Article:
How to Build a Coffee Roasting Machine

Build and operate your own roaster for full control over the color and flavor of the beans in your brew.


coffee-roaster
Photo by Jon Stika

Until the early 20th century, roasting coffee, like baking bread, was one of many common weekly household tasks folks did themselves. Much of the coffee was roasted in an open pan on top of a hot stove. The green coffee beans would be stirred as they popped and crackled, until they reached the desired degree of color and flavor. Later, as the nation recovered from the Great Depression, roasted coffee became more readily available, and home coffee roasting quickly faded away. But now, roasting coffee at home has been making a comeback as people strive to become more self-reliant and learn to appreciate a truly fresh cup of joe.

As in years past, home coffee roasting can be as simple as stirring beans in a pan over a heat source. However, roasting a batch of coffee beans still takes time. Manually keeping beans in constant motion for 15 to 20 minutes can be a bit tedious, and the process can generate enough smoke to set off smoke alarms.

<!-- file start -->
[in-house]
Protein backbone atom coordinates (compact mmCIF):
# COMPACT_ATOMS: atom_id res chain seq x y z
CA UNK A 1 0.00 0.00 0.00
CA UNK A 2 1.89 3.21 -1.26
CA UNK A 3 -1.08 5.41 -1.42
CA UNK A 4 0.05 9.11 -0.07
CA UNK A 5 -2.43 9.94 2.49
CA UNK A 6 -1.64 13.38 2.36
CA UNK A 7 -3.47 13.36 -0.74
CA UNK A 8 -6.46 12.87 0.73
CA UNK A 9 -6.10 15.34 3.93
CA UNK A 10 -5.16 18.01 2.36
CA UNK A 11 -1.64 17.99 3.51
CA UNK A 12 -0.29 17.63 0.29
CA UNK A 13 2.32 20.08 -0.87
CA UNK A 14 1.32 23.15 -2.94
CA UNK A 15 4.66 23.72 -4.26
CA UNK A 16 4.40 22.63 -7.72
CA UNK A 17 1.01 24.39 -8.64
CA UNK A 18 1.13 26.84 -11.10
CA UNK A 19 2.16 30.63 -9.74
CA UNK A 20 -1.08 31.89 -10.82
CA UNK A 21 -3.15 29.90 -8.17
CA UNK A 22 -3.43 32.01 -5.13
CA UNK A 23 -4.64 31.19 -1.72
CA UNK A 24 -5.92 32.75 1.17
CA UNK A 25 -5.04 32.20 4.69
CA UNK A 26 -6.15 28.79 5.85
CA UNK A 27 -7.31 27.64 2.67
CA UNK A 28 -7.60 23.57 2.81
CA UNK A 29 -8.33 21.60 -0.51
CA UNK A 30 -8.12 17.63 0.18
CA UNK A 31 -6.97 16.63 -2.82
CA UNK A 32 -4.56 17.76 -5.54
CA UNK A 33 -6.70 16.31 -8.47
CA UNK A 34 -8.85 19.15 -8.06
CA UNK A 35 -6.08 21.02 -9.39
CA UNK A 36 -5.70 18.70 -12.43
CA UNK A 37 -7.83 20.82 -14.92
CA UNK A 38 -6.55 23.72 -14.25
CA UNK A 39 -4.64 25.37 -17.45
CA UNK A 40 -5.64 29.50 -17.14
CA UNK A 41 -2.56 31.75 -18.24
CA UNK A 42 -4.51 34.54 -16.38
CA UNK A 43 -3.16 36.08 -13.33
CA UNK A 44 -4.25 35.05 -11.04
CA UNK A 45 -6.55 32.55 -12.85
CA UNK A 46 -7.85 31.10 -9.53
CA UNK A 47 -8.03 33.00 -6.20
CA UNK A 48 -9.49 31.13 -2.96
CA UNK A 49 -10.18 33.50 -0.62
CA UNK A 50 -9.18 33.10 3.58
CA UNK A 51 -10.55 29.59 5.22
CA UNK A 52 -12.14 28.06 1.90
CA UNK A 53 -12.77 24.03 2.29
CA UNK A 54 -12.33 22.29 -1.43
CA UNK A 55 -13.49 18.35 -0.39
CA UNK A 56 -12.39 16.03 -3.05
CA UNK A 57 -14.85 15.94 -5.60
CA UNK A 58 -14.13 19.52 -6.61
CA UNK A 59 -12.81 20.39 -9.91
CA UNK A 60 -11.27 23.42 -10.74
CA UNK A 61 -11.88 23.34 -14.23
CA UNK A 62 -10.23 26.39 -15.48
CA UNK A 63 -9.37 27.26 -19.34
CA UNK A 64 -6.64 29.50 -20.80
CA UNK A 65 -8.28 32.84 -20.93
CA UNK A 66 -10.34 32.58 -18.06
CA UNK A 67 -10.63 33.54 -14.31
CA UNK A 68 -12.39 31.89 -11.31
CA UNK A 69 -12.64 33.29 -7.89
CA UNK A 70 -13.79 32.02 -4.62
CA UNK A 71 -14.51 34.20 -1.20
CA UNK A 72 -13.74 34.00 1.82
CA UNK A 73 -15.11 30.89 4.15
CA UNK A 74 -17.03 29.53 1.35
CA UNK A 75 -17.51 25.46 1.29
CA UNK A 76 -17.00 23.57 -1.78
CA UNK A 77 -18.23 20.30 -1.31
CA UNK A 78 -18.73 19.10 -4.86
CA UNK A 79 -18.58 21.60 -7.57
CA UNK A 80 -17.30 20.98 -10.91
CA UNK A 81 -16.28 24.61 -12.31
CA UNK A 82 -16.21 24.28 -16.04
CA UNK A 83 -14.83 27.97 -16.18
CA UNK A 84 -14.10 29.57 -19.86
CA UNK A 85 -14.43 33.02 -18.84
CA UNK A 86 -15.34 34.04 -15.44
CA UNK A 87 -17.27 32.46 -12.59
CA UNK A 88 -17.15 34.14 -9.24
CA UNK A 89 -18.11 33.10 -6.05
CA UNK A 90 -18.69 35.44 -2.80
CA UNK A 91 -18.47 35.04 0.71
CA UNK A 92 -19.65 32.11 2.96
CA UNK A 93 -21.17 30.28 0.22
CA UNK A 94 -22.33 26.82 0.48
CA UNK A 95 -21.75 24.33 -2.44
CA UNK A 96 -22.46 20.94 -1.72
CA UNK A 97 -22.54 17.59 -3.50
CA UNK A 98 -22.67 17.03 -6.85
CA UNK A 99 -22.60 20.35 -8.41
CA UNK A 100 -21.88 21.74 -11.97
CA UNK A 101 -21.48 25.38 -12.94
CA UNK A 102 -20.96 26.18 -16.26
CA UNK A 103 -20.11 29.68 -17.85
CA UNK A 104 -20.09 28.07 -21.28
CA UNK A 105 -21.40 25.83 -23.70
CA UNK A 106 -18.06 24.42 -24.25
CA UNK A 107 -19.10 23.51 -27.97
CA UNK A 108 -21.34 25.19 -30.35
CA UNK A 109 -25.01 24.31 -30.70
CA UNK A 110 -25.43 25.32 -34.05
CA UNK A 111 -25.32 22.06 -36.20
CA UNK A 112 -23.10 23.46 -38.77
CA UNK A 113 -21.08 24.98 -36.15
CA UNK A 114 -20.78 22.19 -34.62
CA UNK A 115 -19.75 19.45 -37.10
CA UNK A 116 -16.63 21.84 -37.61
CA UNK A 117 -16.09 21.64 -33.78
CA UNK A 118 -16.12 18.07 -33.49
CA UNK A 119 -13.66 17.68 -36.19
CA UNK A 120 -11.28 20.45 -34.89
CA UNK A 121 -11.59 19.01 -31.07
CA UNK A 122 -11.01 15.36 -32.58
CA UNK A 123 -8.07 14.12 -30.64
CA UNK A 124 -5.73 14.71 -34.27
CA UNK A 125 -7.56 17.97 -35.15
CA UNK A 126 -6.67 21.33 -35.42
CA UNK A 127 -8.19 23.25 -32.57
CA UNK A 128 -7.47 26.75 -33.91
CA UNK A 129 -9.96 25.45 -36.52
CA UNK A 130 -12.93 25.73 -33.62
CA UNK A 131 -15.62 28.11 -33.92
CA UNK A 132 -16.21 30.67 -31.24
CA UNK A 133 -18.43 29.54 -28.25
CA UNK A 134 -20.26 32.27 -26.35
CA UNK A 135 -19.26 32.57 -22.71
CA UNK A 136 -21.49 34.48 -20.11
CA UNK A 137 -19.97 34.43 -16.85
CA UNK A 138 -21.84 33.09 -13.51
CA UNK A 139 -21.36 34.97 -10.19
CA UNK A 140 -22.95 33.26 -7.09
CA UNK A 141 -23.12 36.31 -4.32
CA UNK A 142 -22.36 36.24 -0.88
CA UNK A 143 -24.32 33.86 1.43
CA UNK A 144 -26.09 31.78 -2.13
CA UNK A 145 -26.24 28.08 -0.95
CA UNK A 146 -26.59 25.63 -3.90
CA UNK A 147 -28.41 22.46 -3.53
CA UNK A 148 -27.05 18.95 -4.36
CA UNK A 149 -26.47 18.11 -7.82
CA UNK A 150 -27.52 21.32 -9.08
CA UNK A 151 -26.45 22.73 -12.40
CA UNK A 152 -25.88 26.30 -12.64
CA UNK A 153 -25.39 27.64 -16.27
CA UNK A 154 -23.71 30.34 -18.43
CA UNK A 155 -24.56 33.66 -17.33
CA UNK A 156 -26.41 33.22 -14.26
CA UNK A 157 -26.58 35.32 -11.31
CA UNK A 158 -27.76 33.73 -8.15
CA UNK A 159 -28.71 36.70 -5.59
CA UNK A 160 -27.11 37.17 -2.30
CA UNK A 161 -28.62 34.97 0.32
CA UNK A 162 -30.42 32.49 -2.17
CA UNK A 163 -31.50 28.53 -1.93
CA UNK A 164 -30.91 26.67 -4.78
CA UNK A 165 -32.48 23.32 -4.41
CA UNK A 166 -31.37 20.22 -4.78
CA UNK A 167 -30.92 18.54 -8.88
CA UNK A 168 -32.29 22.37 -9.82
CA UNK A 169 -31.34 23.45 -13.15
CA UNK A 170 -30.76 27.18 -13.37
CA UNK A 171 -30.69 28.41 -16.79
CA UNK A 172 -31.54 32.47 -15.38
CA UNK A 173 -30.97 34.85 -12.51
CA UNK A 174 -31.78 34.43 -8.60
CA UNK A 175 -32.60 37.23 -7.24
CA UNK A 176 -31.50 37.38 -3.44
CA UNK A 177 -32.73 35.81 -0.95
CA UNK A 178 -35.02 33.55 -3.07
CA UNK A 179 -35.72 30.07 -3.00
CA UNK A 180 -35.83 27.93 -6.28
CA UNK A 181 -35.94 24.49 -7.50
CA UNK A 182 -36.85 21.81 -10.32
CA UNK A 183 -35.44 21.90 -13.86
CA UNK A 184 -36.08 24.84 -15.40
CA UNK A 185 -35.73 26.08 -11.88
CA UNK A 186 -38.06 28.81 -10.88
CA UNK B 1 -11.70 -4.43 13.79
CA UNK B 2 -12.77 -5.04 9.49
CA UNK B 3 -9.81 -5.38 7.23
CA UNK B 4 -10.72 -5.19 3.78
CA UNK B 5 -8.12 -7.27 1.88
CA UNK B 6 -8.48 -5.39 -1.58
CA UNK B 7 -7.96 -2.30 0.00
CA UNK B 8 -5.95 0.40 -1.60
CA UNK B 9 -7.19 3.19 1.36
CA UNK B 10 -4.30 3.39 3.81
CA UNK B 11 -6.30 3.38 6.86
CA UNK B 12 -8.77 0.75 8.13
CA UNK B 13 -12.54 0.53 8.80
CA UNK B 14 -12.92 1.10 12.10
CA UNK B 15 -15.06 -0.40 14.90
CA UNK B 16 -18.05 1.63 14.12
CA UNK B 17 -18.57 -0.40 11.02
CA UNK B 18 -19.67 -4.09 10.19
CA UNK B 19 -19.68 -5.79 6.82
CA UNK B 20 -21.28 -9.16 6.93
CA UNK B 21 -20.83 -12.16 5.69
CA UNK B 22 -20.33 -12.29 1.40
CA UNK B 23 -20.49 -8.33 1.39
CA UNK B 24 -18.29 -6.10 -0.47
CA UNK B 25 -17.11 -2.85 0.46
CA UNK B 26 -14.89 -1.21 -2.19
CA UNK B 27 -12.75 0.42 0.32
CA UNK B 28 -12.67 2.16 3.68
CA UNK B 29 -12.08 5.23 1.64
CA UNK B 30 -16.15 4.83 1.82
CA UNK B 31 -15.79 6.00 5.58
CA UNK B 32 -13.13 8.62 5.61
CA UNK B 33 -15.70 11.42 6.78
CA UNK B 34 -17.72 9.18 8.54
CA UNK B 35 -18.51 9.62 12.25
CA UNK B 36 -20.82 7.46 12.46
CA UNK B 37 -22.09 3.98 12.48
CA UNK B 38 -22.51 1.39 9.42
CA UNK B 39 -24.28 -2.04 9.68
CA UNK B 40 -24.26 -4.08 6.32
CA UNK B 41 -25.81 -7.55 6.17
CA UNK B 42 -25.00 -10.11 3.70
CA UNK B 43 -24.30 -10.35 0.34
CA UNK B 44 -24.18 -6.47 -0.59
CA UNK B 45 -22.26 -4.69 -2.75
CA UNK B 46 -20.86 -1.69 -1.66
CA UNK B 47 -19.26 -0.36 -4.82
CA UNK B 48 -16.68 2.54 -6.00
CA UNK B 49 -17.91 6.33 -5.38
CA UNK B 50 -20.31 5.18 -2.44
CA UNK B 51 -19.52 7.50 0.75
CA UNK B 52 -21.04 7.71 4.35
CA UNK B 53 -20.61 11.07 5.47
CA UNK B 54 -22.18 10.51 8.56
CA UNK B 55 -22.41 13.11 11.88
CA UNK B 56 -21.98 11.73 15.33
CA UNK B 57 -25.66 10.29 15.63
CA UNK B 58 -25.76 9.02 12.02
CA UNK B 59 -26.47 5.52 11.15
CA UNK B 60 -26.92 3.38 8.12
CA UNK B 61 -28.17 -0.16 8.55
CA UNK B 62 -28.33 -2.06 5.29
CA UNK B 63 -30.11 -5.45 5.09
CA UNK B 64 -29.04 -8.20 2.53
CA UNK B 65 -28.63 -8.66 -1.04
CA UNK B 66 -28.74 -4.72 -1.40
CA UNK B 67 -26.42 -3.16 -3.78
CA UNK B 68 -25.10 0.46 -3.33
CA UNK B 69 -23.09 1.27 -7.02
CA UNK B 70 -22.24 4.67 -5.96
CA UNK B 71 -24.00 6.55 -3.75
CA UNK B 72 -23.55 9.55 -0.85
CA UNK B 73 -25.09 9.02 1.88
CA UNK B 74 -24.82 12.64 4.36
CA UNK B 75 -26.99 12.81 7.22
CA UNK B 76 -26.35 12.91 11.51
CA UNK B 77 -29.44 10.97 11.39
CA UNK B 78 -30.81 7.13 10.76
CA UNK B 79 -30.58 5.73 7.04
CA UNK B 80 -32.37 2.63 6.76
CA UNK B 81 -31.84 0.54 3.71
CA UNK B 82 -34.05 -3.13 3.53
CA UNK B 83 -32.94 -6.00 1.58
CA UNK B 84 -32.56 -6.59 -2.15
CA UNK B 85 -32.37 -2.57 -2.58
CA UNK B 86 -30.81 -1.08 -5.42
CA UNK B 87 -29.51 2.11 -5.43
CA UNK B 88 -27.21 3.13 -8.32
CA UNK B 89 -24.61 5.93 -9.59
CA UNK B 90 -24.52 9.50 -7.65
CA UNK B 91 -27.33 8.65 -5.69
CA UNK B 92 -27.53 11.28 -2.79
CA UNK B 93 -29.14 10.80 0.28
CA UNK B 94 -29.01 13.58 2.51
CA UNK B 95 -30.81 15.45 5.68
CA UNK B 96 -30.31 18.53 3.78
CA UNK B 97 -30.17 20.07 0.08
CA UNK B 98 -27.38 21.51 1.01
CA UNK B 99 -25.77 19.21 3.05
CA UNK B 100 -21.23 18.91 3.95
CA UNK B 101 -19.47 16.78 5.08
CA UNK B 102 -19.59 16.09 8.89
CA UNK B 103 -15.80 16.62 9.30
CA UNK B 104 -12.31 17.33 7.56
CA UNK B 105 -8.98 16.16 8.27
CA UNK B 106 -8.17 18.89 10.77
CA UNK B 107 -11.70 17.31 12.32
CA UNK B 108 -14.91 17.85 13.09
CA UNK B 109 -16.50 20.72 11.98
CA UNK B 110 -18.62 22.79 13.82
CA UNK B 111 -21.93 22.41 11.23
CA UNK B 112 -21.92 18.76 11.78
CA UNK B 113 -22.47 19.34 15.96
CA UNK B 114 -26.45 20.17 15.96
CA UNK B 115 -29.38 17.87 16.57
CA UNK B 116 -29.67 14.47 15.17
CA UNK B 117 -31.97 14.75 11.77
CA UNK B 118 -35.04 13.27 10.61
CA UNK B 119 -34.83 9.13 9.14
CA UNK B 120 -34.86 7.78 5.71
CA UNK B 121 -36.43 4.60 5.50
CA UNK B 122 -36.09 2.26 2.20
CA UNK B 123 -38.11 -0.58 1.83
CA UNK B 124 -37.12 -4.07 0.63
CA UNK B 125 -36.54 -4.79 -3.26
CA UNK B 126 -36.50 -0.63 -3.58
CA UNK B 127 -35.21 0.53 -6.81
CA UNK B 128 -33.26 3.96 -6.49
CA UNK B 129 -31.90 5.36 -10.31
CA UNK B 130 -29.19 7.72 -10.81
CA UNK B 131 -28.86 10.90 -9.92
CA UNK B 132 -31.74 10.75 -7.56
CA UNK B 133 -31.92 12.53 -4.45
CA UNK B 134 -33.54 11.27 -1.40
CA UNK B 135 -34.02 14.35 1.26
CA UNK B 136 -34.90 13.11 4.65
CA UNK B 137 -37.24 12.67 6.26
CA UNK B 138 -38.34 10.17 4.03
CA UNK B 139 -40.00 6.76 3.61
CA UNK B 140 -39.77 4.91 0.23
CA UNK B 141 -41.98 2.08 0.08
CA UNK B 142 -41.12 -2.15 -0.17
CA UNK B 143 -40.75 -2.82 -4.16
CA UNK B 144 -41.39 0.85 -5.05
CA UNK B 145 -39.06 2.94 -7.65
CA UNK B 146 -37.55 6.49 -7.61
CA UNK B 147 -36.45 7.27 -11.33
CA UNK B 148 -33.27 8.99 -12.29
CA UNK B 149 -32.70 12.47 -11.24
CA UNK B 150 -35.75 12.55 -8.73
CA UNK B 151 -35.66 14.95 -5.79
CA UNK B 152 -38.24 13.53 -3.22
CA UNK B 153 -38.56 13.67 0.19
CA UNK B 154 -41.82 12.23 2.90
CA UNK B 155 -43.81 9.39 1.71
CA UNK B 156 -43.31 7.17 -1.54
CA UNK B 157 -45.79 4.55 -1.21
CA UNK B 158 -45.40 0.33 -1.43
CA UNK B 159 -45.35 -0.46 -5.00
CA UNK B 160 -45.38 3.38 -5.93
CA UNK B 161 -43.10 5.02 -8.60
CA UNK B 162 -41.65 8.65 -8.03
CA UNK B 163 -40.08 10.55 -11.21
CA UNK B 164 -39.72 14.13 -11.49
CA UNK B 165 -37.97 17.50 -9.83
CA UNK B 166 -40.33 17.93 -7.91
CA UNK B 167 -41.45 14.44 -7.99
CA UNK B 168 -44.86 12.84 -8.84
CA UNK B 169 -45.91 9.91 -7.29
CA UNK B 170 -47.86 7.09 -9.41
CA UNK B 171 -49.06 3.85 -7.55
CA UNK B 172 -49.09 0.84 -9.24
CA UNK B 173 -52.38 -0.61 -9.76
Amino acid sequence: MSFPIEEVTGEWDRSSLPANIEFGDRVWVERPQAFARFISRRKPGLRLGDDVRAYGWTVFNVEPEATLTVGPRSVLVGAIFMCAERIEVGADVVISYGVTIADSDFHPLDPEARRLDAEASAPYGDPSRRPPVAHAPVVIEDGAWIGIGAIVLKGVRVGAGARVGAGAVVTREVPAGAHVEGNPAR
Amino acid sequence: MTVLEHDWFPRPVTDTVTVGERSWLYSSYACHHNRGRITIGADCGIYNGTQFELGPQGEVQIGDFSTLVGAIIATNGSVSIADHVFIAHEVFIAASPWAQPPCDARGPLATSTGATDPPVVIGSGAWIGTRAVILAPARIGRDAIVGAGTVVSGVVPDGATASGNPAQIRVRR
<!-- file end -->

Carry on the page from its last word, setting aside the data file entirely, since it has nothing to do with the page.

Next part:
In the years I’ve roasted coffee beans at home, I’ve gone through a progression of roasting devices with varying degrees of success. I began with a hot-air popper, which did a good job of roasting the beans but couldn’t handle extended use at high temperatures, and various electronic components would burn out and need to be replaced with regularity. Hot-air poppers also limit the amount of coffee that can be roasted at one time, so I needed to roast beans multiple times a week.



My next coffee roaster was a repurposed popcorn popper of the stovetop variety. It was a simple machine that I could heat with an electric or gas burner. It was reliable, and could handle up to a pound of beans at a time. The main drawback to this roaster was that I had to turn the crank that stirred the beans in the bottom of the pot for the time it took the beans to roast. Sometimes, turning the crank by hand seemed to take an eternity, so I developed a motor-driven coffee-roasting machine that would do the tedious part of the procedure for me! This liberated me so I only had to monitor the progress of the roast until the beans were ready to be dumped into a colander to cool.

To assemble this machine, I only needed to design a motor to turn the handle, since I already had an electric burner and the repurposed popper pot. Fortunately, I found a geared motor that turned at an appropriate speed (45 rpm), with a pulley radius that matched the radius of the popper’s handle rotation. This was perhaps the most critical component of my coffee-roasting contrivance, and it was available from American Science and Surplus.





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